OPEN SECRETS is the story of Richard Lischer's first three years of ministry. The time period is the late 60's/early 70's. Like many of his generation, he is filled with new ideas and is ready for a great assignment so he can change the world. Just as teachers quickly learn that if they are to be successful they have to be learners as well, people in ministry have to learn a similar lesson that the priest/minister may be the leader but training and education do not always mean expertise. Lischer learns this lesson when he is assigned to a small parish in New Cana, Illinois. The parish is neither ready nor reluctant to his ideas. The congregation simply "is" and in some ways this is infuriating for the young minister. He has to adapt to their ways while still being true to his calling. He does some bold things in the parish which are at times exactly what the congregation needs and at other times is more an example of his being headstrong. We see that the assignment was challenging for him, but we do not see it in a nostalgic way or in a way that belittles the congregation he served.

For me, the most important contribution OPEN SECRETS makes is the way that Lischer is able to see his experiences for what they were, and how he grew not only in his ministry but in an appreciation for the people he served. It is a story that will be appreciated by anyone who takes an active role in a faith community but it will probably speak to people who are in ministry in a powerful way and anyone who strives to serve God in a heartfelt and honest way.
the life of the average pastor  Apr 27, 2005
Rev. Richard Lischer gives us a delightful inside look into the life of an ordinary country pastor like so many in all the American Protestant denominations. The reader travels through the joys and pains, successes and failures of a young fresh-from-seminary man's first pastorate. This book is an entertaining, very humorous, and informative journey. I highly recommend it, especially to those who may be curious as to what your pastor's life is REALLY like.
No more secrets  Oct 18, 2003
Richard Lischer had a plan -- graduate from seminary, have a few significant pastorates, teach at a seminary, end up as president and 'big wheel' of the denomination. As the lyric says, life is what happens when you are making other plans. In the book 'Open Secrets', Lischer recounts many of the awakenings he experienced as pastor of a small-town, isolated community church, far from the seminary where he'd studied, and far from the city and 'powers' he'd dreamt of.

Lischer begins this autobiographical tale with a brief overview of his life prior to his arrival at New Cana -- only child, good but standard education, 'typical' rebellions in school and seminary -- a fairly conventional upbringing, with only a few points of deviation from the norm. He did have visions of something better, however, and was shocked at his appointment to the church in New Cana, a town so remote that it was difficult to find on a map, and even once he was there, it was still difficult to find.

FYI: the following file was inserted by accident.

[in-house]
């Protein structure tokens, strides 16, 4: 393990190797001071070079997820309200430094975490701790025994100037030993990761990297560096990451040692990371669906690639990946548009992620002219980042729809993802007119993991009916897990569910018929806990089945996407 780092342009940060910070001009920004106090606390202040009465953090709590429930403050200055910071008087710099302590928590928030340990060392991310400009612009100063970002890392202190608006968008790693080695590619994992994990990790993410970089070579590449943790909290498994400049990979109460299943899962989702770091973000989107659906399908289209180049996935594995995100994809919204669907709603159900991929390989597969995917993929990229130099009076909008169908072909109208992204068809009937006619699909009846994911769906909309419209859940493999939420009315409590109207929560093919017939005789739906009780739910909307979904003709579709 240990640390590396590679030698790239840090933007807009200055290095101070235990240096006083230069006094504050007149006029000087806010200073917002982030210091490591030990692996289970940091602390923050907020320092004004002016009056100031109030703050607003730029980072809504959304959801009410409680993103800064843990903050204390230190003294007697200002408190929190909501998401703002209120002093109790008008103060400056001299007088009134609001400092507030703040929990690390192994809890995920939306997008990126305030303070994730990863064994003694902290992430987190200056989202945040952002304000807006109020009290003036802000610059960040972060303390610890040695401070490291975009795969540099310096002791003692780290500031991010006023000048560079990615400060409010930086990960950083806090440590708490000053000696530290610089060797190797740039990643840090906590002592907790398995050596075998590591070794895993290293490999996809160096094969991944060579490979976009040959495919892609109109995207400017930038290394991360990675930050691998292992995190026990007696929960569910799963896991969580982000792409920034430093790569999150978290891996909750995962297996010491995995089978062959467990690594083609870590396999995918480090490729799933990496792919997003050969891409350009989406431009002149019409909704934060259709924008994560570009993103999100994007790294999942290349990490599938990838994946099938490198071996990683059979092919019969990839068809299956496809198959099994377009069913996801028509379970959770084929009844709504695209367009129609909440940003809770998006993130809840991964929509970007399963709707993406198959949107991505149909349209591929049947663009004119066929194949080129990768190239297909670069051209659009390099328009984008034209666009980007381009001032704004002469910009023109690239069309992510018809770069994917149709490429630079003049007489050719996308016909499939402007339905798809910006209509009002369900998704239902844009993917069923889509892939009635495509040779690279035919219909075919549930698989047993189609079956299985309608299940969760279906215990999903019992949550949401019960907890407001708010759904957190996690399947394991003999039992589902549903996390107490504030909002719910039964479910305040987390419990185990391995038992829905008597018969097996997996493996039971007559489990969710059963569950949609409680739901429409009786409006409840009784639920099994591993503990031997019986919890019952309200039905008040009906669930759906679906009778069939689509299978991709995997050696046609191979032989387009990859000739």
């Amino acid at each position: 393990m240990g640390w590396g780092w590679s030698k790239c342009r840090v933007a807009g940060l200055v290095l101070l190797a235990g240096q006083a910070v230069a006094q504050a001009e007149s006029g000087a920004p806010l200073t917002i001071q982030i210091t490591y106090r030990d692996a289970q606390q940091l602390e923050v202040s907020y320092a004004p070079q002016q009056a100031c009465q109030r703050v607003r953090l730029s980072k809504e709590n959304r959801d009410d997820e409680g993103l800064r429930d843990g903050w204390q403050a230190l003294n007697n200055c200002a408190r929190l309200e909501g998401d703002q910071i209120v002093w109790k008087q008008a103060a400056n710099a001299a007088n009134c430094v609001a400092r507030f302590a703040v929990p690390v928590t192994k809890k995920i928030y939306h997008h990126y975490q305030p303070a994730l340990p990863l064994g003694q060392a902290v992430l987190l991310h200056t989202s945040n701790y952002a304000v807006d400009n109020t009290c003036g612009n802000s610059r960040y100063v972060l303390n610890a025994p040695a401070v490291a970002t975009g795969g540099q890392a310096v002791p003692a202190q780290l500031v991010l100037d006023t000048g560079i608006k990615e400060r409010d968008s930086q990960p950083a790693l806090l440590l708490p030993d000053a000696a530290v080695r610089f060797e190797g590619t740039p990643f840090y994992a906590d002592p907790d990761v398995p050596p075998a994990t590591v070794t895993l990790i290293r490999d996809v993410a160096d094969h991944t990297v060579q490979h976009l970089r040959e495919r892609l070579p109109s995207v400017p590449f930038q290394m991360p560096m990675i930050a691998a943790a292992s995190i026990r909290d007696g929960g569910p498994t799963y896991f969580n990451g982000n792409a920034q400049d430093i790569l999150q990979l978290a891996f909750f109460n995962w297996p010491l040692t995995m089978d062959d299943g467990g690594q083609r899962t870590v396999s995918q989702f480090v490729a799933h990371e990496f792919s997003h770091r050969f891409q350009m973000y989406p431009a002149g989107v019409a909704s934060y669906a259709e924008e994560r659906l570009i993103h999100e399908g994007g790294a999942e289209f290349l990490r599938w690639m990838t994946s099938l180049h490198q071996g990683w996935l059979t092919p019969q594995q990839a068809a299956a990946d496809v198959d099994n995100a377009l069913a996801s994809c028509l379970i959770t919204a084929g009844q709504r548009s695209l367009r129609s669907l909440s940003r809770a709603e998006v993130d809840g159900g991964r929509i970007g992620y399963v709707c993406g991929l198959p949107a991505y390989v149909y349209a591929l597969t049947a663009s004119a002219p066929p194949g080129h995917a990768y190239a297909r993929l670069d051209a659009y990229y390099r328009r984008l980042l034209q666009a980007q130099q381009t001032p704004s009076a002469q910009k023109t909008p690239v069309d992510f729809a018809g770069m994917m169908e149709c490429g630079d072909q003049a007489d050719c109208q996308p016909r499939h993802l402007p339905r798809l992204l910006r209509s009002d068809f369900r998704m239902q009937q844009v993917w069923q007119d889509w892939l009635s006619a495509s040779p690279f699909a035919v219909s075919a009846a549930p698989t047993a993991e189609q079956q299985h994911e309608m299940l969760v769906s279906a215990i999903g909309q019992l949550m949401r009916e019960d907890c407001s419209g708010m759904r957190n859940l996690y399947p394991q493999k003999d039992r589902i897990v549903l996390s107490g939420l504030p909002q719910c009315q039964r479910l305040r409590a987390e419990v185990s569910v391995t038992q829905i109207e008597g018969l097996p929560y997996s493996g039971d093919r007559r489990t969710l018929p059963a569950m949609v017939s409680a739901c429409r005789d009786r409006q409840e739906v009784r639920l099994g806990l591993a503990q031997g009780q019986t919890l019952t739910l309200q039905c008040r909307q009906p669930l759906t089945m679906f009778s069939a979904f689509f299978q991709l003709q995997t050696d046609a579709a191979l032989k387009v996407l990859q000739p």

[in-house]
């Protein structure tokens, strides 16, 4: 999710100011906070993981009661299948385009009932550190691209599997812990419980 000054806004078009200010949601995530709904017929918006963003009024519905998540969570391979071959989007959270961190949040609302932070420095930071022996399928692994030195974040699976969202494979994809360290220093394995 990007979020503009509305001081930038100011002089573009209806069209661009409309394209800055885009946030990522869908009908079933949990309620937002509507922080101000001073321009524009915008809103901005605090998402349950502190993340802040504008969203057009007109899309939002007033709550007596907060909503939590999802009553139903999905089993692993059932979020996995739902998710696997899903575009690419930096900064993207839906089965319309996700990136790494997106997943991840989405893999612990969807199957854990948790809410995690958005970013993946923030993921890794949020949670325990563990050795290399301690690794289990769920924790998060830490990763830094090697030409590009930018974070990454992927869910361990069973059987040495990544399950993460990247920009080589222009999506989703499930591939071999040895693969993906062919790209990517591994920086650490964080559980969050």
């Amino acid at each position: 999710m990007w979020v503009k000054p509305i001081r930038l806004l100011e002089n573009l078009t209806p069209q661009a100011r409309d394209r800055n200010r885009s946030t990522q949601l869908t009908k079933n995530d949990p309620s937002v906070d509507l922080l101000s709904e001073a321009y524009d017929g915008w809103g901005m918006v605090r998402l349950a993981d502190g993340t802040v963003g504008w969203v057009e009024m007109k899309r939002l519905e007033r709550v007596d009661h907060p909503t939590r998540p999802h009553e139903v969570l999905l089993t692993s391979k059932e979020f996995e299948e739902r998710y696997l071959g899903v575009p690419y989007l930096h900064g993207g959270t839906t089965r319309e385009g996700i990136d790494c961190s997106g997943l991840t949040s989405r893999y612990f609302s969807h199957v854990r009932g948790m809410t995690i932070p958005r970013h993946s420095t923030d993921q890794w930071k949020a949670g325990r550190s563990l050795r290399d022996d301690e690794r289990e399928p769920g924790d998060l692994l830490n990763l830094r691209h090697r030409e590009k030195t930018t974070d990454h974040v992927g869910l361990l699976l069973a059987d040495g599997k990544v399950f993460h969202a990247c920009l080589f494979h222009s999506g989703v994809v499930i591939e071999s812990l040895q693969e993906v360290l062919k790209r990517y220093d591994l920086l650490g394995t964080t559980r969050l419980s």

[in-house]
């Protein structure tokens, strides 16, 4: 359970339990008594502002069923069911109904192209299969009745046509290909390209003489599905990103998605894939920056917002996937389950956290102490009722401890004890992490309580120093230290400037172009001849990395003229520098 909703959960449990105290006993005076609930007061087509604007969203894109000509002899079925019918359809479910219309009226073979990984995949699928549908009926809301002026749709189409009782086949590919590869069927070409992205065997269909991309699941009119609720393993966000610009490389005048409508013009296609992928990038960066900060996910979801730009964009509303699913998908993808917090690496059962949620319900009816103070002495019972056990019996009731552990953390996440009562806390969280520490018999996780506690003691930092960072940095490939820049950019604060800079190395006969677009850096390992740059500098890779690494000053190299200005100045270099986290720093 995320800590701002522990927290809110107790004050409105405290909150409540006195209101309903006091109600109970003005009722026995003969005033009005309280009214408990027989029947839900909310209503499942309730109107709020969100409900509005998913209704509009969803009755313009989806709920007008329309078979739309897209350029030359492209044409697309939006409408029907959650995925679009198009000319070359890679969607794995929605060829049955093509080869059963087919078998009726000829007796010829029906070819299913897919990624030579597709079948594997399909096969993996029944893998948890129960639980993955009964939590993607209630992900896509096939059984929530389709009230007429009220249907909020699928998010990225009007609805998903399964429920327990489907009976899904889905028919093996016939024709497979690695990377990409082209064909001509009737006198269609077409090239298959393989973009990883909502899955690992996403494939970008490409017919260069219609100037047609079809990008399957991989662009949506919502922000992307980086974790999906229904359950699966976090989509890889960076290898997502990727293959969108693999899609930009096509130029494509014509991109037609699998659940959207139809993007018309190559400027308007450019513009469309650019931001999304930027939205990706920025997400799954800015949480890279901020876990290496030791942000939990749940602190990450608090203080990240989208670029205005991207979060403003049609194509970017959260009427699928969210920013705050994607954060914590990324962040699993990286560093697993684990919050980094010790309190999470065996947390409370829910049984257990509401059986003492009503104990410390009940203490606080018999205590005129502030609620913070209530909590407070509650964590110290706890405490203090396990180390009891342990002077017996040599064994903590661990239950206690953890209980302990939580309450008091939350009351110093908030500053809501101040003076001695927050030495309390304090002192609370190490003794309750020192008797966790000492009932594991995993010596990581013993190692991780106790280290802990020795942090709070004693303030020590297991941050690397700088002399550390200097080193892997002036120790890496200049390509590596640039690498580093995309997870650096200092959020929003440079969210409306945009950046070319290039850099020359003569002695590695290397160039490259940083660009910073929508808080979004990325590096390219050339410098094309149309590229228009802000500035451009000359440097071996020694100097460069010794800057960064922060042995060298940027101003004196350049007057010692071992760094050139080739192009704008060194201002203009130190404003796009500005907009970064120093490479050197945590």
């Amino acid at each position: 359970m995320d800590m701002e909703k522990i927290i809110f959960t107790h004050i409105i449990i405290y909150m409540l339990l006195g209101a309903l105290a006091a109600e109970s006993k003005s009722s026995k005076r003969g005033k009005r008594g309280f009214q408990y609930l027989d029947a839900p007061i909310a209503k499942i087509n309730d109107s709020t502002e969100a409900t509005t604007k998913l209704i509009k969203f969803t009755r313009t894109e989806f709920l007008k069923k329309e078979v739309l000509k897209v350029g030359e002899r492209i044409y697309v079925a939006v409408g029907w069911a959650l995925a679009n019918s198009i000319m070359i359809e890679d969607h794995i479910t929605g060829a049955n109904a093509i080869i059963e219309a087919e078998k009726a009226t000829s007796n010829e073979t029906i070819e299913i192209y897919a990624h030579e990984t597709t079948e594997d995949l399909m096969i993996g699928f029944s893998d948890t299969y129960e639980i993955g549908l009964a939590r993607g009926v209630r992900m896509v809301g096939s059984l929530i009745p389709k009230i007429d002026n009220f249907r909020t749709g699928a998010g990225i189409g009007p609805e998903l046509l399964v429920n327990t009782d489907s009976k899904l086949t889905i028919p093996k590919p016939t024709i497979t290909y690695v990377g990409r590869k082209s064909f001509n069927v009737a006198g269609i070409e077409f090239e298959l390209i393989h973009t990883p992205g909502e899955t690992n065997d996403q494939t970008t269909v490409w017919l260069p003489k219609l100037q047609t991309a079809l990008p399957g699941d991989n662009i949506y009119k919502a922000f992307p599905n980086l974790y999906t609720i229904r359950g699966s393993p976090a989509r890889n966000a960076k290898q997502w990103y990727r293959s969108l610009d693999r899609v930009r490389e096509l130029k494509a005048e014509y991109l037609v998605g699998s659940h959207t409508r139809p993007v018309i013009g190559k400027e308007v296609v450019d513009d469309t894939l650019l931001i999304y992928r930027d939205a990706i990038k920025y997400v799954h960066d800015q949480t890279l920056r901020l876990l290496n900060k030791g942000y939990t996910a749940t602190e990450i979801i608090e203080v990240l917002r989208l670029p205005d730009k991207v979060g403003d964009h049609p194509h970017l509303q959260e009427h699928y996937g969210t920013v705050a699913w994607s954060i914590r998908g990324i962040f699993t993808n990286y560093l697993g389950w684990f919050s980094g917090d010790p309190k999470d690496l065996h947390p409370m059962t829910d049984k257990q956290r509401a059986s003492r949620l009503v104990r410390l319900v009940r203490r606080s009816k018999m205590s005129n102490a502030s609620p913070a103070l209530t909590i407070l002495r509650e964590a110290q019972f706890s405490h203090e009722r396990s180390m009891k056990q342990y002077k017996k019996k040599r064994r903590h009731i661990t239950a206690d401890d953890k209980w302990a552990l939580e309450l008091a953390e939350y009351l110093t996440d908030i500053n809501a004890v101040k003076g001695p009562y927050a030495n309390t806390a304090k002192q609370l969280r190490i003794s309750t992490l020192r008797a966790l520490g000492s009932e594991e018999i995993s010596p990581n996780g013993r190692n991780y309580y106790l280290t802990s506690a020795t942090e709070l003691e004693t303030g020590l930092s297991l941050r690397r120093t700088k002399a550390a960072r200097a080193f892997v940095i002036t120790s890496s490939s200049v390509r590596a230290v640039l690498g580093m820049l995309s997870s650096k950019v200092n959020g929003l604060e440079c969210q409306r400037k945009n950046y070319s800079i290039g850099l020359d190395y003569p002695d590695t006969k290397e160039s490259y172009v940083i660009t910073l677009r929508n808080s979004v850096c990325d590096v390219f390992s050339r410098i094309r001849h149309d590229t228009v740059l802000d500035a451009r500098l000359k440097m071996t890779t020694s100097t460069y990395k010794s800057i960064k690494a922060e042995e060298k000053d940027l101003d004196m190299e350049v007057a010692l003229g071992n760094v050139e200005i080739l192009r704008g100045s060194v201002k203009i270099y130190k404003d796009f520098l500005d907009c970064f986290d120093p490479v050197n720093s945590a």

There was a symbol of foreboding from the first day, in that the cross atop the church was broken. This was a broken community, and had been for generations, in many ways. It was stable, secure in its structure and in its dysfunction, and Lischer's arrival was greeted with what was probably the traditional lack of fanfare. There was one 'ruling family' of the congregation, and insiders were clearly differentiated from the outsiders. Lischer and family were definitely outsiders.

The conflicts in the town were fairly typical of the human condition -- there were family troubles ranging from abuse and neglect to simple emotional wear-and-tear. Overshadowing the town was the almost constant depression that accompanies an agricultural-based community; working the land is hard in the best of times, so people grew accustomed to a hard life.

Lischer ultimately finds value in the community, but one wonders upon reading this memoir if that value was realised largely (or only) in hindsight. The struggle through the conflicts, both internal and external, are very apparent at each turn. Nothing came easily in Lischer's ministry. Ultimately, however, the community was accepting, and Lischer was similarly accepting. One man, Leonard, who loudly proclaimed, 'I didn't vote for you' at the first meeting of congregation and pastor, was in fact the last one to give thanks and blessing as the Lischers departed for new ministries three years later.

The people recounted in Lischer's tale are genuine. We only get the interior reflections of Lischer, but one can sense, among this uncomplicated community, the motivations and simple ways of true living among the parishioners. When Lischer tried for an innovation in the liturgy by permitting guitar music, one member of congregation reacted badly. Worried, Lischer wondered how the trouble might be resolved, others in the congregation assured Lischer not to worry, saying that the trouble-maker had always been trouble anyway.

As a portrait of small-town life, this is a unique and interesting perspective. While the world of the 60s is no longer with us, in many ways the community of New Cana (as many small agricultural towns were) was largely passed over by many of the cultural developments of the 60s (and 70s, and 80s); thus there is a timeless character to this narrative.

Fascinating to read, practical and spiritual at the same time, the reader will be enriched by Lischer's experiences.